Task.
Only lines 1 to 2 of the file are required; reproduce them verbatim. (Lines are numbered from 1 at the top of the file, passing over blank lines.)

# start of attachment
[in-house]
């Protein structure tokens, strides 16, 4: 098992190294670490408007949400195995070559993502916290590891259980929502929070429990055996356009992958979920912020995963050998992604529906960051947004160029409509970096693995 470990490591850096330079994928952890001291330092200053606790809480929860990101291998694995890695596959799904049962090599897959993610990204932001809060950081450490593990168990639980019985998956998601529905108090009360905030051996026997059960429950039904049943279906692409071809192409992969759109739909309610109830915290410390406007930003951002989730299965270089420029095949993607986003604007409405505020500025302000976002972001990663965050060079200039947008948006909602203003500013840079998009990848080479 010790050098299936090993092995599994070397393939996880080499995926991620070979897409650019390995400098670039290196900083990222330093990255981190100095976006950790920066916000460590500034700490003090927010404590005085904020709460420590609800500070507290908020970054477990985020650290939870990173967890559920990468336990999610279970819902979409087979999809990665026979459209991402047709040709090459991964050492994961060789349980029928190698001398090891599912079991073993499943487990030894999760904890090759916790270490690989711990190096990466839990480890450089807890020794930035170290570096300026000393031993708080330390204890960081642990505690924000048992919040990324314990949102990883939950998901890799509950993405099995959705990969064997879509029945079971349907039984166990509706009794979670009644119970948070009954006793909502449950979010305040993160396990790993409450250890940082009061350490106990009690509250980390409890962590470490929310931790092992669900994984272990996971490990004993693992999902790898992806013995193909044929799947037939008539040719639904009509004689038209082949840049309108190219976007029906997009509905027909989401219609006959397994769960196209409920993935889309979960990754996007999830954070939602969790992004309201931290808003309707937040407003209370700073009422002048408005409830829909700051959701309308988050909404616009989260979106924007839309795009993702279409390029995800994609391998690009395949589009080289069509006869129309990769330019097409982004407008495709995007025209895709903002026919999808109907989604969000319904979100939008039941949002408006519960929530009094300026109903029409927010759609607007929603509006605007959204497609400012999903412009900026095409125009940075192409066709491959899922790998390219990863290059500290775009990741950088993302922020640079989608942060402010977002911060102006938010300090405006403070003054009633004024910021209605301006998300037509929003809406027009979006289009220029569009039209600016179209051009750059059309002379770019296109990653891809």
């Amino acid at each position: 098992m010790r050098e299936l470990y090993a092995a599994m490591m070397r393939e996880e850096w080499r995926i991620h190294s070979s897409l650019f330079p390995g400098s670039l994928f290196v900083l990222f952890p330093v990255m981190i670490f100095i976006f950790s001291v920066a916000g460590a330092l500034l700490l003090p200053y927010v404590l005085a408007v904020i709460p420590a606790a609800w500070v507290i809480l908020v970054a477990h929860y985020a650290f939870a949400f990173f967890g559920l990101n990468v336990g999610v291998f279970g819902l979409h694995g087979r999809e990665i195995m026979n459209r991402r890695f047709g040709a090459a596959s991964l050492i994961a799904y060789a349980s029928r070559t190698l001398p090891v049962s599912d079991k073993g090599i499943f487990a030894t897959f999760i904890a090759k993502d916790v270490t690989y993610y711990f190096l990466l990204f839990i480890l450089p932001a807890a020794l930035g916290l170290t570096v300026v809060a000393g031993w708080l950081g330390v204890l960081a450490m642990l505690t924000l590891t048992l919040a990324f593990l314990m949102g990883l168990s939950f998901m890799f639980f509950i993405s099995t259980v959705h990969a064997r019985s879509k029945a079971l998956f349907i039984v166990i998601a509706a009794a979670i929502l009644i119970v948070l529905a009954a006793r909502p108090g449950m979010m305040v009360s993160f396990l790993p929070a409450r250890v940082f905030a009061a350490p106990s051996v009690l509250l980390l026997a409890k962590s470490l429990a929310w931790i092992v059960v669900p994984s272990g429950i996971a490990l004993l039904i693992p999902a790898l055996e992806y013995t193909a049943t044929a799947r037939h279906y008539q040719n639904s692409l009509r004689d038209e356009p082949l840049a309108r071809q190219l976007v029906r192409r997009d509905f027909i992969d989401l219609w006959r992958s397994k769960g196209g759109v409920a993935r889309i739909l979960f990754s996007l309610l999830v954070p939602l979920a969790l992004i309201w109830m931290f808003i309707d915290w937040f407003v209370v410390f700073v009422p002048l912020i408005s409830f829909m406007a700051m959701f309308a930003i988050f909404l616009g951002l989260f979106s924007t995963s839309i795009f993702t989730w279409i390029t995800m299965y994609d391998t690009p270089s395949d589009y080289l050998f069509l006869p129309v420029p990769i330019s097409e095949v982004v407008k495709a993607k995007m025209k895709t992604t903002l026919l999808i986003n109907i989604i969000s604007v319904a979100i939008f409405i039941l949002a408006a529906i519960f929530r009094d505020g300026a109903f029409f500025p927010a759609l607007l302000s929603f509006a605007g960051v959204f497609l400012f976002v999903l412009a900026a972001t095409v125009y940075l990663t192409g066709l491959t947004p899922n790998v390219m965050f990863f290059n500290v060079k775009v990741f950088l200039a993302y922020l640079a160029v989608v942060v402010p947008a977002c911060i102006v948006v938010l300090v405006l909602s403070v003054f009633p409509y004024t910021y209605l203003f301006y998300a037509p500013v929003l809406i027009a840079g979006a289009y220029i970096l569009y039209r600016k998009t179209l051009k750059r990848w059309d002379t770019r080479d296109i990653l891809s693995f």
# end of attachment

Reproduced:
[in-house]
């Protein structure tokens, strides 16, 4: 098992190294670490408007949400195995070559993502916290590891259980929502929070429990055996356009992958979920912020995963050998992604529906960051947004160029409509970096693995 470990490591850096330079994928952890001291330092200053606790809480929860990101291998694995890695596959799904049962090599897959993610990204932001809060950081450490593990168990639980019985998956998601529905108090009360905030051996026997059960429950039904049943279906692409071809192409992969759109739909309610109830915290410390406007930003951002989730299965270089420029095949993607986003604007409405505020500025302000976002972001990663965050060079200039947008948006909602203003500013840079998009990848080479 010790050098299936090993092995599994070397393939996880080499995926991620070979897409650019390995400098670039290196900083990222330093990255981190100095976006950790920066916000460590500034700490003090927010404590005085904020709460420590609800500070507290908020970054477990985020650290939870990173967890559920990468336990999610279970819902979409087979999809990665026979459209991402047709040709090459991964050492994961060789349980029928190698001398090891599912079991073993499943487990030894999760904890090759916790270490690989711990190096990466839990480890450089807890020794930035170290570096300026000393031993708080330390204890960081642990505690924000048992919040990324314990949102990883939950998901890799509950993405099995959705990969064997879509029945079971349907039984166990509706009794979670009644119970948070009954006793909502449950979010305040993160396990790993409450250890940082009061350490106990009690509250980390409890962590470490929310931790092992669900994984272990996971490990004993693992999902790898992806013995193909044929799947037939008539040719639904009509004689038209082949840049309108190219976007029906997009509905027909989401219609006959397994769960196209409920993935889309979960990754996007999830954070939602969790992004309201931290808003309707937040407003209370700073009422002048408005409830829909700051959701309308988050909404616009989260979106924007839309795009993702279409390029995800994609391998690009395949589009080289069509006869129309990769330019097409982004407008495709995007025209895709903002026919999808109907989604969000319904979100939008039941949002408006519960929530009094300026109903029409927010759609607007929603509006605007959204497609400012999903412009900026095409125009940075192409066709491959899922790998390219990863290059500290775009990741950088993302922020640079989608942060402010977002911060102006938010300090405006403070003054009633004024910021209605301006998300037509929003809406027009979006289009220029569009039209600016179209051009750059059309002379770019296109990653891809």